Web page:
Soda Damage Teeth

After every dentist visit as a child, you likely heard, “keep the sweets and soda to a minimum.” Even though you’ve heard the advice for years, have you ever wondered why it’s so important? There is a very strong link between soda consumption and tooth decay, which of course, explains your dentist’s persistent advice.

The sugars from soda react with bacteria in your mouth to form acid, which attacks your teeth. Each sip of soda causes an acidic reaction that lasts for about 20 minutes. This acidic reaction damages your enamel and leads to tooth decay, especially if you’re an all day soda sipper.

Here’s where things get painful. Tooth decay is the damage of enamel, the hard outermost layer of your teeth. When the tooth begins to decay, cavities form and gums recede, which increases the risk of gum disease, tooth root decay, and painful tooth sensitivity. Sugary beverages like sports drinks only damage the top layer of enamel; soda also wears away at the dentin layer beneath the enamel, increasing the chance of these unfortunate ailments.

Cavities from tooth decay are nearly inevitable in people who drink soda regularly, especially when poor hygiene is practiced. Young children and teens are most at risk, as their enamel hasn’t fully developed yet. It is incredibly important to minimize the risk of tooth decay in children and teens to prevent long-term irreparable damage.

It’s very evident that soda does terrible things to your teeth, but that’s no reason to give up on your oral health. You can take a variety of precautions to prevent tooth decay – the most obvious being to skip the soda altogether.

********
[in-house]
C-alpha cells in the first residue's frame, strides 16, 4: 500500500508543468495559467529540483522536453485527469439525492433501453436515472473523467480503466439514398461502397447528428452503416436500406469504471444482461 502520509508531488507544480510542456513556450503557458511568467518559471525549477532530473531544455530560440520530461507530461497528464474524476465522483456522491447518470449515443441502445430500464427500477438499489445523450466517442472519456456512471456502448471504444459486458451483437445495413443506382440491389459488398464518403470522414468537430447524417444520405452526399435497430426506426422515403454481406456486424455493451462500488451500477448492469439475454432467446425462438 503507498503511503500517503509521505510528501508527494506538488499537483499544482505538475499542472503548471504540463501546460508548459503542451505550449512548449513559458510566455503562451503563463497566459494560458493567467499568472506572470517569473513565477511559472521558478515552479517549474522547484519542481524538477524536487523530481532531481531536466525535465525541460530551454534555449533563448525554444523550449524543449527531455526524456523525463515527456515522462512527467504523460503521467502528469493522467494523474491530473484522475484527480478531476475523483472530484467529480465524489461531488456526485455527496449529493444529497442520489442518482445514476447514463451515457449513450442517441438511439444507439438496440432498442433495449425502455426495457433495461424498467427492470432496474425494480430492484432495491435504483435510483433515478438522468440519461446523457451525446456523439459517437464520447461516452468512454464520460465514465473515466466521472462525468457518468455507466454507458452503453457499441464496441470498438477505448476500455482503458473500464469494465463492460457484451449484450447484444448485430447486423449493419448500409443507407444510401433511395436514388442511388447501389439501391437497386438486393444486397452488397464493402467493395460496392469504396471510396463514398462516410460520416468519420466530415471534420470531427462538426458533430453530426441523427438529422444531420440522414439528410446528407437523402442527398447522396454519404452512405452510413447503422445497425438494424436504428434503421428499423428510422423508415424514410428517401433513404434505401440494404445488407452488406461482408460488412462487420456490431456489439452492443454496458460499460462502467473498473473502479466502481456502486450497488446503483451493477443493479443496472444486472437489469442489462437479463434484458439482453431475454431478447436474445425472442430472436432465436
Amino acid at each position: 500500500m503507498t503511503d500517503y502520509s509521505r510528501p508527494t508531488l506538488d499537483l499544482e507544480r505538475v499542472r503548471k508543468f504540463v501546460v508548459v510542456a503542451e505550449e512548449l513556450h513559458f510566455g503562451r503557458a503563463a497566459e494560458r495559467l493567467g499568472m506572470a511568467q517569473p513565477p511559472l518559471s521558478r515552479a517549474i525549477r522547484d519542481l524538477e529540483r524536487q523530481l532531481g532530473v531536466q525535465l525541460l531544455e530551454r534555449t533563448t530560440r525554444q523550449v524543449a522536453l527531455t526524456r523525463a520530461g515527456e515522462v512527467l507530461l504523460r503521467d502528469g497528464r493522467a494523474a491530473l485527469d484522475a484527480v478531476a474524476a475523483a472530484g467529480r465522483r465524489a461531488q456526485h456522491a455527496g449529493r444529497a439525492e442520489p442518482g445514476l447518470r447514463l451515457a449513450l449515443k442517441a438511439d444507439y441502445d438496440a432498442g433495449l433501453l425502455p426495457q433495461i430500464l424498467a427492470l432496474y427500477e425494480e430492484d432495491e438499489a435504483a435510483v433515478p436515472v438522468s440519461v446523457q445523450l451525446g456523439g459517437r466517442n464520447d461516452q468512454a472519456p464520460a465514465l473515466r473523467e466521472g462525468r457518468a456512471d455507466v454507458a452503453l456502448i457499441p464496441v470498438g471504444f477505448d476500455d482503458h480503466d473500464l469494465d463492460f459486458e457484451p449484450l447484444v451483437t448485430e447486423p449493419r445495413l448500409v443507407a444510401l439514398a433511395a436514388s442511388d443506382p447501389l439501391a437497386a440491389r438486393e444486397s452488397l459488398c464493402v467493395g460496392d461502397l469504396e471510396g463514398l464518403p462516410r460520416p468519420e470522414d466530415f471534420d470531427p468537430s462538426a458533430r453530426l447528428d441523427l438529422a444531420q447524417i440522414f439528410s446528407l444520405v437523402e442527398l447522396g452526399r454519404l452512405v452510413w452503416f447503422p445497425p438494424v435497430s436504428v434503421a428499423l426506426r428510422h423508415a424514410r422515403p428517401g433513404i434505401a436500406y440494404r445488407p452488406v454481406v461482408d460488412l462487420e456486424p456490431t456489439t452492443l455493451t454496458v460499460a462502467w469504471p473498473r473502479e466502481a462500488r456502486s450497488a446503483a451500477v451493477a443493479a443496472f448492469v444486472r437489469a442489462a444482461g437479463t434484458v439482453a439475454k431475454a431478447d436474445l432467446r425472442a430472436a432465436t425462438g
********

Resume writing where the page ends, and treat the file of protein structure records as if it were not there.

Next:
If you can’t shake the sugary drinks, try to swap some of your soda intake with milk, water, or 100 % fruit juice instead. Try drinking soda through a straw, and do it quickly. The longer soda is in your mouth, the more acidic chemical reactions take place. After you’ve finished your soda, wait at least half an hour to brush your teeth, as the acids will leave your teeth vulnerable and cause tooth brushing to be damaging.

Of course these steps are best used in combination with excellent oral hygiene. Consistent teeth brushing, flossing, and using mouthwash with fluoride can help strengthen your enamel. Your dentist can even apply a fluoride treatment to reverse and prevent early tooth decay.

Avoiding soda, practicing good oral hygiene, and regular visits to the dentist can keep your teeth safe from the damaging effects of soda. Next time you reach for the carbonated beverage, consider if discoloring and damaging your teeth is worth the sugary drink.

Watch a video about what happens when you put teeth in soda: